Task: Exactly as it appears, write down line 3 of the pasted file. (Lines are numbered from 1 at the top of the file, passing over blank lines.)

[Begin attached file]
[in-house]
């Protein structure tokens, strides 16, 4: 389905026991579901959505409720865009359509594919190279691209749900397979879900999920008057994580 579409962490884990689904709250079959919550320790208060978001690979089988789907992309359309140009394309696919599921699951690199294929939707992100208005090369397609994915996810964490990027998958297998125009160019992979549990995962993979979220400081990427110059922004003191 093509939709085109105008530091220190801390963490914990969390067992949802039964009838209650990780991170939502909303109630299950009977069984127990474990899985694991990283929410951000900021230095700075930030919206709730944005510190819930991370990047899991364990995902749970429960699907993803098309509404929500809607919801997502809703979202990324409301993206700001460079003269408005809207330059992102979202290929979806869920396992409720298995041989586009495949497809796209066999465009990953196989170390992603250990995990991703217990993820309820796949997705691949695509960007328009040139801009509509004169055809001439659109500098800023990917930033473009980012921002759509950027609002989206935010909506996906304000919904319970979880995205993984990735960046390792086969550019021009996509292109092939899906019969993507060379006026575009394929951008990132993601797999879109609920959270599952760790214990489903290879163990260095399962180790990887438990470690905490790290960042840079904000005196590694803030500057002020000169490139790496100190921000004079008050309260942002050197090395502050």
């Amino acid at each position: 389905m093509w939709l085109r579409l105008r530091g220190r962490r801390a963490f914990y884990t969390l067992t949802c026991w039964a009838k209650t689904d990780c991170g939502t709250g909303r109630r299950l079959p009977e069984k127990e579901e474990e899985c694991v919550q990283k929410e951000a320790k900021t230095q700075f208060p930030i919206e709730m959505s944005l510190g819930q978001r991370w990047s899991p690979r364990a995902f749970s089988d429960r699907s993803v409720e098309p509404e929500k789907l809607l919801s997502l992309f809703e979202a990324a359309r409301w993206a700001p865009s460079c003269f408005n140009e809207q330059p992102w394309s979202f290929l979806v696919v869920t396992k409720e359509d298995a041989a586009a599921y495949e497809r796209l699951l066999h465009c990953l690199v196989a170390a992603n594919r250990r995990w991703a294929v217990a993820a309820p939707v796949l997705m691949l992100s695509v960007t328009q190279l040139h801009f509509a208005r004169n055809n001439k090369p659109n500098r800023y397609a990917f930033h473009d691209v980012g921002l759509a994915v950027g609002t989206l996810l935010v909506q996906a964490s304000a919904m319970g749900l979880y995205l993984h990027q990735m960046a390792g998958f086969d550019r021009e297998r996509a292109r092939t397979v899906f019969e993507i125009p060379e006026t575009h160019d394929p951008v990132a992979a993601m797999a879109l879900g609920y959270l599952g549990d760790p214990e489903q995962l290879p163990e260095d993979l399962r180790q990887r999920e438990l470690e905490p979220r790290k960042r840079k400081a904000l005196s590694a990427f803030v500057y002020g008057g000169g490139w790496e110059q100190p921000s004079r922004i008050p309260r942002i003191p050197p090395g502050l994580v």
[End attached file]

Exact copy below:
């Amino acid at each position: 389905m093509w939709l085109r579409l105008r530091g220190r962490r801390a963490f914990y884990t969390l067992t949802c026991w039964a009838k209650t689904d990780c991170g939502t709250g909303r109630r299950l079959p009977e069984k127990e579901e474990e899985c694991v919550q990283k929410e951000a320790k900021t230095q700075f208060p930030i919206e709730m959505s944005l510190g819930q978001r991370w990047s899991p690979r364990a995902f749970s089988d429960r699907s993803v409720e098309p509404e929500k789907l809607l919801s997502l992309f809703e979202a990324a359309r409301w993206a700001p865009s460079c003269f408005n140009e809207q330059p992102w394309s979202f290929l979806v696919v869920t396992k409720e359509d298995a041989a586009a599921y495949e497809r796209l699951l066999h465009c990953l690199v196989a170390a992603n594919r250990r995990w991703a294929v217990a993820a309820p939707v796949l997705m691949l992100s695509v960007t328009q190279l040139h801009f509509a208005r004169n055809n001439k090369p659109n500098r800023y397609a990917f930033h473009d691209v980012g921002l759509a994915v950027g609002t989206l996810l935010v909506q996906a964490s304000a919904m319970g749900l979880y995205l993984h990027q990735m960046a390792g998958f086969d550019r021009e297998r996509a292109r092939t397979v899906f019969e993507i125009p060379e006026t575009h160019d394929p951008v990132a992979a993601m797999a879109l879900g609920y959270l599952g549990d760790p214990e489903q995962l290879p163990e260095d993979l399962r180790q990887r999920e438990l470690e905490p979220r790290k960042r840079k400081a904000l005196s590694a990427f803030v500057y002020g008057g000169g490139w790496e110059q100190p921000s004079r922004i008050p309260r942002i003191p050197p090395g502050l994580v």